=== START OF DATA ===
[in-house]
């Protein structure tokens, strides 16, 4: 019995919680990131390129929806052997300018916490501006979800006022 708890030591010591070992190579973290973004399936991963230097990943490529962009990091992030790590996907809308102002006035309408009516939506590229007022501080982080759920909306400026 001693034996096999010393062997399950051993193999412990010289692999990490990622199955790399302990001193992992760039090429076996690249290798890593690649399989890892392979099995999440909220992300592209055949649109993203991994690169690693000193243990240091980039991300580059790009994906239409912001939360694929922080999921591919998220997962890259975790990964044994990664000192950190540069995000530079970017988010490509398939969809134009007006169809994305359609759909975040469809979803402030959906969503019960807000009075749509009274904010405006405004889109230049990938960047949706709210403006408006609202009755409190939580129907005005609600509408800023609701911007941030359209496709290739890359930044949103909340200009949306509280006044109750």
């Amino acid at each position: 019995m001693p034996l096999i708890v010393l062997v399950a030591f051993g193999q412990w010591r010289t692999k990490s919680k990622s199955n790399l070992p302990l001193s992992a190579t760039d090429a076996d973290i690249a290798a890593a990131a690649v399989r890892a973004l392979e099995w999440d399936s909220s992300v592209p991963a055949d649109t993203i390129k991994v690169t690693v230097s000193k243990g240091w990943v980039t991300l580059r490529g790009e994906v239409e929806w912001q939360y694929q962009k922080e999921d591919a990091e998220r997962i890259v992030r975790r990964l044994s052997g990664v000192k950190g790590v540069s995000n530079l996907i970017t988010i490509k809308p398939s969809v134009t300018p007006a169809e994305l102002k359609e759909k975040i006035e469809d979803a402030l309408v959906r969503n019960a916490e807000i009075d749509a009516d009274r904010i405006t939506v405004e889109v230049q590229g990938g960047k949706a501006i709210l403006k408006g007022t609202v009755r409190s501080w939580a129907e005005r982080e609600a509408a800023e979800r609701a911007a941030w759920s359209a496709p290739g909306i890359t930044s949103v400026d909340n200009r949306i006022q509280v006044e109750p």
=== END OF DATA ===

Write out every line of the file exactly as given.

[in-house]
């Protein structure tokens, strides 16, 4: 019995919680990131390129929806052997300018916490501006979800006022 708890030591010591070992190579973290973004399936991963230097990943490529962009990091992030790590996907809308102002006035309408009516939506590229007022501080982080759920909306400026 001693034996096999010393062997399950051993193999412990010289692999990490990622199955790399302990001193992992760039090429076996690249290798890593690649399989890892392979099995999440909220992300592209055949649109993203991994690169690693000193243990240091980039991300580059790009994906239409912001939360694929922080999921591919998220997962890259975790990964044994990664000192950190540069995000530079970017988010490509398939969809134009007006169809994305359609759909975040469809979803402030959906969503019960807000009075749509009274904010405006405004889109230049990938960047949706709210403006408006609202009755409190939580129907005005609600509408800023609701911007941030359209496709290739890359930044949103909340200009949306509280006044109750």
């Amino acid at each position: 019995m001693p034996l096999i708890v010393l062997v399950a030591f051993g193999q412990w010591r010289t692999k990490s919680k990622s199955n790399l070992p302990l001193s992992a190579t760039d090429a076996d973290i690249a290798a890593a990131a690649v399989r890892a973004l392979e099995w999440d399936s909220s992300v592209p991963a055949d649109t993203i390129k991994v690169t690693v230097s000193k243990g240091w990943v980039t991300l580059r490529g790009e994906v239409e929806w912001q939360y694929q962009k922080e999921d591919a990091e998220r997962i890259v992030r975790r990964l044994s052997g990664v000192k950190g790590v540069s995000n530079l996907i970017t988010i490509k809308p398939s969809v134009t300018p007006a169809e994305l102002k359609e759909k975040i006035e469809d979803a402030l309408v959906r969503n019960a916490e807000i009075d749509a009516d009274r904010i405006t939506v405004e889109v230049q590229g990938g960047k949706a501006i709210l403006k408006g007022t609202v009755r409190s501080w939580a129907e005005r982080e609600a509408a800023e979800r609701a911007a941030w759920s359209a496709p290739g909306i890359t930044s949103v400026d909340n200009r949306i006022q509280v006044e109750p």